Had I been aware of how fast and furiously climate change would arrive, I would have planned differently, but at this point in my life, I'm kind of caught between a rock and a hard place, so to speak.  I don't the energy nor inclination to completely redo my landscaping, but then neither do I have the energy to continue to battle the vicissitudes of climate change.

        Of course, my own situation is trivial in relation to what is happening and will continue on the global scale to the natural environment and food security.  But it does make me even more empathetic to the real tragedies of our times.

        99%er. 100% opposed to fundamentalist/neoconservative/neoliberal oligarchs.

        by blueoasis on Mon May 21, 2012 at 02:22:05 PM PDT

        [ Parent ]

  •  Interesting observations. (4+ / 0-)

    We have had a very odd year in these parts of England. Many plants bloomed up until Christmas, but the spring plants have been stunted and sparse. The wisteria bloomed for a week and then faded whereas normally they bloom for a month. Plants that usually bloom together are not in sync, etc.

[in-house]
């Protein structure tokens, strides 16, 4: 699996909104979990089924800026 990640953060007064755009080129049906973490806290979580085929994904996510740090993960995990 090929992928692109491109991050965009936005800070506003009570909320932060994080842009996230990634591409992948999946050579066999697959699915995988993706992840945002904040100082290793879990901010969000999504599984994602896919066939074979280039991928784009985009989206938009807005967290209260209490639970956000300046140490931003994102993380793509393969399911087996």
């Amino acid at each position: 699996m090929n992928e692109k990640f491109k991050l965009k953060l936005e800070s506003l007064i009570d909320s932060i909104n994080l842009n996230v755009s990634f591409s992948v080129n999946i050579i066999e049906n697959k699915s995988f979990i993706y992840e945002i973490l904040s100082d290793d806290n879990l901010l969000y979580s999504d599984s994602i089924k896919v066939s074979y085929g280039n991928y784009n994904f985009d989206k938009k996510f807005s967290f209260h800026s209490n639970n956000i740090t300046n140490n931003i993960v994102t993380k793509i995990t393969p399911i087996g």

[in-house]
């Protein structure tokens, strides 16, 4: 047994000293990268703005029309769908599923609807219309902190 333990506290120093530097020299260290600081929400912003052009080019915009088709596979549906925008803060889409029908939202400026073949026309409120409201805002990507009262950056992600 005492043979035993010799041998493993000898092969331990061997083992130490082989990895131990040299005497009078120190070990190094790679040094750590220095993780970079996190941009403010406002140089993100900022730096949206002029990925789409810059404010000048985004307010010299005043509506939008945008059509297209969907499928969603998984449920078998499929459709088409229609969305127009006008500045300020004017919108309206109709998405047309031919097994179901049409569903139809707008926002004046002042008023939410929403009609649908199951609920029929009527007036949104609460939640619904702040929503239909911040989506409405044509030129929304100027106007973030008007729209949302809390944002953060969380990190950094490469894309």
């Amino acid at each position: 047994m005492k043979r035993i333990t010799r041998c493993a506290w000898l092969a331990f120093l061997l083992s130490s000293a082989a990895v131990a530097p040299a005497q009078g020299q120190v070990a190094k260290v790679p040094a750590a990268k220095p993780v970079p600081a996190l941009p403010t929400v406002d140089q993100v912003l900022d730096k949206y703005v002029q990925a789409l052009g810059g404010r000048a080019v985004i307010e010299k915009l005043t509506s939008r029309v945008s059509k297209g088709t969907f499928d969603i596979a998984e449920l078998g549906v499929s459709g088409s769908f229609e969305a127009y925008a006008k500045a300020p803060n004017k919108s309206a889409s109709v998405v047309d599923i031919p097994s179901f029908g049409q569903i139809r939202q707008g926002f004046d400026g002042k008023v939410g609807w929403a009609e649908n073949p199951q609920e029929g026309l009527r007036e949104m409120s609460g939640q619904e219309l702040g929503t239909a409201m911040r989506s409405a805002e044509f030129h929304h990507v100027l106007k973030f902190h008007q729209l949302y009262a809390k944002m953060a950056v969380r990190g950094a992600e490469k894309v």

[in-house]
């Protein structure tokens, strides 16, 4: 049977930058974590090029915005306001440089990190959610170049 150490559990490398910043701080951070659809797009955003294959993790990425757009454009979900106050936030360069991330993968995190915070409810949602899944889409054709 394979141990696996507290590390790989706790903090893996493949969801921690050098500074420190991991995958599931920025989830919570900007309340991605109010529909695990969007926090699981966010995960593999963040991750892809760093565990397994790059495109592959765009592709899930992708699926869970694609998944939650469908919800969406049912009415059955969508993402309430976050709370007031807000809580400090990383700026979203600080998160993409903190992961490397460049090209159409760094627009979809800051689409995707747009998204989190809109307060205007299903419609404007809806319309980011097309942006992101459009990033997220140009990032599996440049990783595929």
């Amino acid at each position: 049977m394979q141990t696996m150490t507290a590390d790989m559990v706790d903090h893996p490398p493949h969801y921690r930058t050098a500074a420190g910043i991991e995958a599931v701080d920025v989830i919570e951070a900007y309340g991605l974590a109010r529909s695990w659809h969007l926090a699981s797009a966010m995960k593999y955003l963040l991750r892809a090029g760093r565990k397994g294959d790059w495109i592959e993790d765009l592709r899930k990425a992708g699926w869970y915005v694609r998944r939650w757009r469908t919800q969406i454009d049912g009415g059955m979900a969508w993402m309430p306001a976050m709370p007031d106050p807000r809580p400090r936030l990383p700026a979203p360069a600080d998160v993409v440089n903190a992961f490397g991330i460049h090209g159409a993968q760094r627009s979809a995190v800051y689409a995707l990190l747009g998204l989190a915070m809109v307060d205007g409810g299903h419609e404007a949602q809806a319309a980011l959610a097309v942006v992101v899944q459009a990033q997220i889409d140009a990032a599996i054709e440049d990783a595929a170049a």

It has been a peculiar spring.

    "There's a crack in everything; that's how the light gets in". Leonard Cohen

    by northsylvania on Mon May 21, 2012 at 03:29:19 PM PDT

  •  My lavender (3+ / 0-)

    is in full bloom 6 weeks early.  Indian blankets are blooming and mullein, milkweed, passionflower, bitterweed, vervain, sunflowers, bergamot, bachelor buttons, butterfly milkweed, coreopsis, yarrow, primroses are almost bloomed out - they've been blooming for a month, raspberries, blackberries, mints.  

    My tomatoes are already ripening. and my summer yellow crookneck squashes and pole ebans and peas.

    All knowledge is worth having.

    by Noddy on Mon May 21, 2012 at 05:21:40 PM PDT

  •  Insects (3+ / 0-)

    My garden here in Connecticut is running two or three weeks early.  I'm especially concerned about strange goings-on with insects.  We've been here for 15 years and, for the first time, we've got viburnum leaf beetles on our grand old viburnums and aphids on our spireas.  Flies have been swarming the outside of our house and, today, I saw a lightning bug.  They don't  usually show up here until July. we've just had the mildest winter anyone here can remember.  My neighbors feel fortunate because the previous winter was horrific but I feel apprehensive.